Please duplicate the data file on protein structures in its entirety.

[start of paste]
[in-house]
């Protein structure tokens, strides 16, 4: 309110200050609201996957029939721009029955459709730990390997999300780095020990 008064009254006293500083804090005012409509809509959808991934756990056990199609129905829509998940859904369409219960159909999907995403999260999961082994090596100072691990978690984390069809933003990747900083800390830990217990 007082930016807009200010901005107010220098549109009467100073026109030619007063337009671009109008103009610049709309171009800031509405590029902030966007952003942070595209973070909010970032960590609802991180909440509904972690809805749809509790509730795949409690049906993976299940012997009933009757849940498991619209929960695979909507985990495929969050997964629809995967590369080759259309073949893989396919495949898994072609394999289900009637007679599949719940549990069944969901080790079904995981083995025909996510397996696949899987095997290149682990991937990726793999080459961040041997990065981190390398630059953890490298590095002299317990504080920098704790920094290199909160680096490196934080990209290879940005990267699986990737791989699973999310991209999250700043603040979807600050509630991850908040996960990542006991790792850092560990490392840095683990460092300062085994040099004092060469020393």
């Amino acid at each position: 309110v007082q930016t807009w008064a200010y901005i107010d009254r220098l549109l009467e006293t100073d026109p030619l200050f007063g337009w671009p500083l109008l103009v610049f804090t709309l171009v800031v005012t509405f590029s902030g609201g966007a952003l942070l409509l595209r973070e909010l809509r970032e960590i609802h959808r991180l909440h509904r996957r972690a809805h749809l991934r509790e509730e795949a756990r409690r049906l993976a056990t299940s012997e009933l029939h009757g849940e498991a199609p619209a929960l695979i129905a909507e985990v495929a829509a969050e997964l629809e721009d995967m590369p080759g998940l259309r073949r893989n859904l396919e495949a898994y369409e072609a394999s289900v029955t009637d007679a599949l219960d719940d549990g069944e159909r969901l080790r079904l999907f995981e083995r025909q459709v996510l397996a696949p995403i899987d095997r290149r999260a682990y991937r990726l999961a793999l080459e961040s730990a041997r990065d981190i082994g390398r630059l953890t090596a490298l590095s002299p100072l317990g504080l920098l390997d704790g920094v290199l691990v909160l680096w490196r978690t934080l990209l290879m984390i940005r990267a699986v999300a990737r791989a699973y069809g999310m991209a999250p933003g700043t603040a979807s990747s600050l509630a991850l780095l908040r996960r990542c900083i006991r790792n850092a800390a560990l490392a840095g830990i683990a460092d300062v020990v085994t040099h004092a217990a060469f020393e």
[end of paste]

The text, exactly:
[in-house]
């Protein structure tokens, strides 16, 4: 309110200050609201996957029939721009029955459709730990390997999300780095020990 008064009254006293500083804090005012409509809509959808991934756990056990199609129905829509998940859904369409219960159909999907995403999260999961082994090596100072691990978690984390069809933003990747900083800390830990217990 007082930016807009200010901005107010220098549109009467100073026109030619007063337009671009109008103009610049709309171009800031509405590029902030966007952003942070595209973070909010970032960590609802991180909440509904972690809805749809509790509730795949409690049906993976299940012997009933009757849940498991619209929960695979909507985990495929969050997964629809995967590369080759259309073949893989396919495949898994072609394999289900009637007679599949719940549990069944969901080790079904995981083995025909996510397996696949899987095997290149682990991937990726793999080459961040041997990065981190390398630059953890490298590095002299317990504080920098704790920094290199909160680096490196934080990209290879940005990267699986990737791989699973999310991209999250700043603040979807600050509630991850908040996960990542006991790792850092560990490392840095683990460092300062085994040099004092060469020393």
């Amino acid at each position: 309110v007082q930016t807009w008064a200010y901005i107010d009254r220098l549109l009467e006293t100073d026109p030619l200050f007063g337009w671009p500083l109008l103009v610049f804090t709309l171009v800031v005012t509405f590029s902030g609201g966007a952003l942070l409509l595209r973070e909010l809509r970032e960590i609802h959808r991180l909440h509904r996957r972690a809805h749809l991934r509790e509730e795949a756990r409690r049906l993976a056990t299940s012997e009933l029939h009757g849940e498991a199609p619209a929960l695979i129905a909507e985990v495929a829509a969050e997964l629809e721009d995967m590369p080759g998940l259309r073949r893989n859904l396919e495949a898994y369409e072609a394999s289900v029955t009637d007679a599949l219960d719940d549990g069944e159909r969901l080790r079904l999907f995981e083995r025909q459709v996510l397996a696949p995403i899987d095997r290149r999260a682990y991937r990726l999961a793999l080459e961040s730990a041997r990065d981190i082994g390398r630059l953890t090596a490298l590095s002299p100072l317990g504080l920098l390997d704790g920094v290199l691990v909160l680096w490196r978690t934080l990209l290879m984390i940005r990267a699986v999300a990737r791989a699973y069809g999310m991209a999250p933003g700043t603040a979807s990747s600050l509630a991850l780095l908040r996960r990542c900083i006991r790792n850092a800390a560990l490392a840095g830990i683990a460092d300062v020990v085994t040099h004092a217990a060469f020393e």